Traits Of Brutus In Julius Caesar

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Brutus, According to Shakespeare The Tragedy of Julius Caesar, a Shakespearean play and representation of the assassination of Caesar, is a well written and developed story in which the build up of the characters is very well done. As a matter of fact, the developing of Brutus, the tragic hero on the play, is one of the most important characters and therefore one of the better explained and exposed. Brutus is a character that is marked with three traits that allow him to be the one responsible for Caesar's assassination. Indeed, Brutus is naive, well-intended and hypocrite, as seen when the conspirators convince him to be part of it, and be one of the most important figures in it. In this order of ideas, Brutus’ traits can be analyzed and …show more content…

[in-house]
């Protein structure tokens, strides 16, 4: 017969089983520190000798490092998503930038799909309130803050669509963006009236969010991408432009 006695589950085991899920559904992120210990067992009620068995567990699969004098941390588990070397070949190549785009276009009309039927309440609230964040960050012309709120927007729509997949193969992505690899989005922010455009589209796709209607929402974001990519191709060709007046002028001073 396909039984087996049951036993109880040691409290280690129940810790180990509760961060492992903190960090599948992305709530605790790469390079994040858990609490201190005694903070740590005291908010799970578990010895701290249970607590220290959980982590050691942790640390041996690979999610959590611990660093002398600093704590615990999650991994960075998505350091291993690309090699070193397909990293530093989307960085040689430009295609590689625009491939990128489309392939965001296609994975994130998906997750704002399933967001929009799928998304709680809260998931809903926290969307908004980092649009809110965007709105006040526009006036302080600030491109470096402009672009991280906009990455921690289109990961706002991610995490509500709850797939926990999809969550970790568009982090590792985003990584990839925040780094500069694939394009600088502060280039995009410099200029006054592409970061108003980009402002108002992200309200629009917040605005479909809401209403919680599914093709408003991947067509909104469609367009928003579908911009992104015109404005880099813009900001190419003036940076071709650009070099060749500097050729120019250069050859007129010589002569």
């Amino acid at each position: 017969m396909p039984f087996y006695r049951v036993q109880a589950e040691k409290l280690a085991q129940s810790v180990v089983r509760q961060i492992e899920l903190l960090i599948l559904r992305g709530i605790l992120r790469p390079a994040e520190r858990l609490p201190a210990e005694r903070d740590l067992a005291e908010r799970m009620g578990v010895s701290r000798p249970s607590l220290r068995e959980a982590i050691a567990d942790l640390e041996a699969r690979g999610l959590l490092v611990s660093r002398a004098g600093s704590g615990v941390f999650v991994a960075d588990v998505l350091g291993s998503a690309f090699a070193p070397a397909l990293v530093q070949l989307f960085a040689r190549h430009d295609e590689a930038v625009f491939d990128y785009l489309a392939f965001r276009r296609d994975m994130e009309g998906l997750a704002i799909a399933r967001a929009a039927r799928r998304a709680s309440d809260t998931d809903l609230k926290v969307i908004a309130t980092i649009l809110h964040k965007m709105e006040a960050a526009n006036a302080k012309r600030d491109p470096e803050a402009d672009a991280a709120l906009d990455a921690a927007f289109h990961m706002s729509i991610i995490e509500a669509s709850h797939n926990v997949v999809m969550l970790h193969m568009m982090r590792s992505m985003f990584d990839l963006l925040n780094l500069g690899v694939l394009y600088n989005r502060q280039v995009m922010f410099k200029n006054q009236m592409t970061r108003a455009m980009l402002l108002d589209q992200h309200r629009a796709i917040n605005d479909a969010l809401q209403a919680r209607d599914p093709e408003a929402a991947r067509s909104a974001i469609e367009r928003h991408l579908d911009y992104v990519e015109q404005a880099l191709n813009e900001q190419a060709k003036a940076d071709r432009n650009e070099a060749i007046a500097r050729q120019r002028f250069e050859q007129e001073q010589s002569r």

In fact, this trait can be seen several times throughout the play, however the most clear one is, again, when he receives the letter left on his window by Lucius which said what follows: “Brutus, you’re sleeping. Wake up and look at yourself. Is Rome going to … etc. Speak, strike, fix the wrongs! Brutus, you’re sleeping. Wake up. I’ve noticed many such calls to action left where I would find them. Is Rome going to ... etc.”(II, i, 46-49) to what he responds accurately expressing this trait, ““Is this asking me to speak and strike? Oh, Rome, I promise you, if you’re meant to receive justice, you’ll receive it by my hand!” (II, i, 53-55) which allows to say that he wants Rome to be just and do whatever it takes to maintain it away from any threat. Indeed, Brutus states this very clearly when he says, “If it’s for the good of all Romans, I’d do it even if it meant my death. Let the gods give me good luck only as long as I love honor more than I fear death.” (I, ii, 86-88), he explicitly says that the good of the majority is over any feeling or personal benefit which in this case is the love of Caesar for him and viceversa, and the throne. To conclude, Brutus is a complex character that is characterized by three recurrent traits: his well-intention, his hypocrisy, and his naivet. It is clear

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